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Back to the shelves

Library to return LGBTQ books to children’s section
Friday, December 11, 2020
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Leader photos by CALEB DANIEL

Attendees filled the Lincoln Parish Library’s Events Center Wednesday as the library’s Board of Control met to discuss the recent decision to remove several LGBTQ books from the children’s department and make them available by adult request only. The board reversed that decision Wednesday. Pictured are attendees Claire Roan (above) and Rose Daigle (below) giving public comment at the meeting.

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The LGBTQ kids’ books that were recently restricted to adult request only at the Lincoln Parish Library will go back on the children’s department shelves, the library’s Board of Control ruled Wednesday.

Before a full crowd at the Lincoln Parish Library Events Center, the board voted to return all the books in question to their original locations and slightly tweak its policy on unattended children to make it even more clear that moderation of a child’s reading is parents’ responsibility, not the library’s.

At least 50 people were in attendance, and about 24 of them gave public comments before the board’s vote. The comment time alone took up more than the first hour of the meeting.


Board member Deborah Hollimon told attendees Wednesday the board had been “shocked” and “caught flat-footed” when in November they began receiving what she described as “a barrage of copied and pasted emails from concerned Christian homeschooling and parent groups” concerned particularly about two books: “George” and “Rick” by Alex Gino.

“Before we could even read them, we got another drove of letters saying, ‘Also we’d like you to remove the following seven books,’” Hollimon said.

“At this point we were like, “Whoa, what’s going on?’... It wasn’t like we’re trying to ban a bunch of books. No, we were just trying to educate ourselves.”

Fewer than a quorum of board members met twice in mid-November and instructed Library Director Vivian McCain to remove all the books mentioned in the letters and make them available for checkout by adult request only.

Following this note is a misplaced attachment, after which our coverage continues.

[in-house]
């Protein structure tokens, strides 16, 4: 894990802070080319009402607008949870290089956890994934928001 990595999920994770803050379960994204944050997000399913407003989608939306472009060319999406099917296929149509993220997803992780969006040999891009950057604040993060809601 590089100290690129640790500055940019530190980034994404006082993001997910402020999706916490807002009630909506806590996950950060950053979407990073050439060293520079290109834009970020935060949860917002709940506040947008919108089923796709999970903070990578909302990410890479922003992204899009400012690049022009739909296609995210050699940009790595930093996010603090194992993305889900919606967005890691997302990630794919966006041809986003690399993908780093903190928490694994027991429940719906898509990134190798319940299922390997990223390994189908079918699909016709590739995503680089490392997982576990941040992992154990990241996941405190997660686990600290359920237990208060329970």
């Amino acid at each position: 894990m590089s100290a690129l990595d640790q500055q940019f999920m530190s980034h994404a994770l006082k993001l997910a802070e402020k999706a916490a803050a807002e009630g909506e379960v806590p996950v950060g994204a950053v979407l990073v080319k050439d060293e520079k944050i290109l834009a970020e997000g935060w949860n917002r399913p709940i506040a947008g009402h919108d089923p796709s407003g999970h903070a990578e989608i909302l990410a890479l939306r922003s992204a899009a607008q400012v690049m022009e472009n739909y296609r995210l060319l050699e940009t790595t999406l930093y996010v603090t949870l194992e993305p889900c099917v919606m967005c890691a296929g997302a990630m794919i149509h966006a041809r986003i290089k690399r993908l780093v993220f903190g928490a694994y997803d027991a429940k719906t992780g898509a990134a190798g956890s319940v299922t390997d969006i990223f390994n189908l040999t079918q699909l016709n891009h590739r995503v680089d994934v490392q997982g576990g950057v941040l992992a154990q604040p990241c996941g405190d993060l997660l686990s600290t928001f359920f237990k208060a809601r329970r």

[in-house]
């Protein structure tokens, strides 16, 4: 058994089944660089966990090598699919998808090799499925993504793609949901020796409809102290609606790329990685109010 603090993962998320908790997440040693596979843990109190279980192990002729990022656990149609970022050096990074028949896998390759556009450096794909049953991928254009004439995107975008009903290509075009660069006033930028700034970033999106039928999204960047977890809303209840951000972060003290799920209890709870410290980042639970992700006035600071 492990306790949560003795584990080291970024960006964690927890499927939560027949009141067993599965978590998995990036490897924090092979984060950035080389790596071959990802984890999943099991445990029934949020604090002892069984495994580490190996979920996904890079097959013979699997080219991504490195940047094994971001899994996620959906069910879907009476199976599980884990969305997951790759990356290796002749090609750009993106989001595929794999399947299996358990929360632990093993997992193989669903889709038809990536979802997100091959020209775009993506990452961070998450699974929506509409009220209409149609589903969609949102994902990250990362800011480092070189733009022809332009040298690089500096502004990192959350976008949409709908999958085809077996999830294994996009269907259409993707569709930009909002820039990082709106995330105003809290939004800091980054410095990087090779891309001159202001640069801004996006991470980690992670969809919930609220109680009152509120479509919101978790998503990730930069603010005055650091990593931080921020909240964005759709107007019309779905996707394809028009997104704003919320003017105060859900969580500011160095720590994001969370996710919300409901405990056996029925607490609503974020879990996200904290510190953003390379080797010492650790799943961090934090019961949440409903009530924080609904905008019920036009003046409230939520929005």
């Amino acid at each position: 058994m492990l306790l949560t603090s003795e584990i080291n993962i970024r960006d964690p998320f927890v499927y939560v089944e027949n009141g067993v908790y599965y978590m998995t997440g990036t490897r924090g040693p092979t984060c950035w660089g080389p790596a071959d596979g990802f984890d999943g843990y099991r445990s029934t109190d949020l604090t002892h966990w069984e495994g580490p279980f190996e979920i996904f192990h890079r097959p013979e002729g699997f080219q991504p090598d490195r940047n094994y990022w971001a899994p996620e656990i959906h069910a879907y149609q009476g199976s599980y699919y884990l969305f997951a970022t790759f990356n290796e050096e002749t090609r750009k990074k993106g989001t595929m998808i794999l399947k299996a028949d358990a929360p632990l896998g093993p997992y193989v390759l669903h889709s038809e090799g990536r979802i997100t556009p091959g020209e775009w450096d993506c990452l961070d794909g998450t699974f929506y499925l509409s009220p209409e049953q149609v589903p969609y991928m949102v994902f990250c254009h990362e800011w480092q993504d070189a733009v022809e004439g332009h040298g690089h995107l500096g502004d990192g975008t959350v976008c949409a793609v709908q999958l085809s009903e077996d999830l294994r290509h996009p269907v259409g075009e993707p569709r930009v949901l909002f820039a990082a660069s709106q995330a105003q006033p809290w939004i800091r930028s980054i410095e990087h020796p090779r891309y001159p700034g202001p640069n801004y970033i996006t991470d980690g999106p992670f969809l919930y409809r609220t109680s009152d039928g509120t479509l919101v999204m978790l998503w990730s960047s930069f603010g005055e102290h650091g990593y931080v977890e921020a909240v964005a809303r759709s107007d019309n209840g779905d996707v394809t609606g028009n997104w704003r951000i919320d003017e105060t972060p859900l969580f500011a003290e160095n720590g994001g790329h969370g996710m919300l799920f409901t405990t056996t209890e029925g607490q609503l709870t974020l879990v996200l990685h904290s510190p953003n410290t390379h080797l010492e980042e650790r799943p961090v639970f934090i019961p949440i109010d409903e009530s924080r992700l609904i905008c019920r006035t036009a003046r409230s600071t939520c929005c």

Every removed book featured LGBTQ (lesbian, gay, bisexual, transgender and queer) characters or content, to varying degrees.

The vote

Hollimon read to attendees a statement against censorship that the Louisiana Library Association released in response to the situation in Lincoln Parish.

She also read from the library’s own material selection policy, which states “the library does not stand in the place of parents” concerning what material a child should read.

Following those statements, the board voted to return the books to the shelves and add a line from the materials policy to the library’s existing unattended children policy as well.

Each board member in attendance voted in favor of the motion, except Amy Miller who abstained from voting because she had only been appointed to the board the day before the vote. Member Charles Penuell was absent.

The public speaks

Some attendees spoke against the books being in the children’s department, particularly the original two books that were first removed. About twice as many people spoke in favor of putting the books back on the shelves. A few spoke on other issues, such as the library’s budget and its millage renewal that failed at the polls Saturday.

“As a taxpayer, I feel it is the library’s job to provide a diverse range of materials for the community, of all walks of life,” attendee Susan Campbell said. “And it is the parents’ job… when we’re talking about young children’s books, (parents) should be with a child anyway.”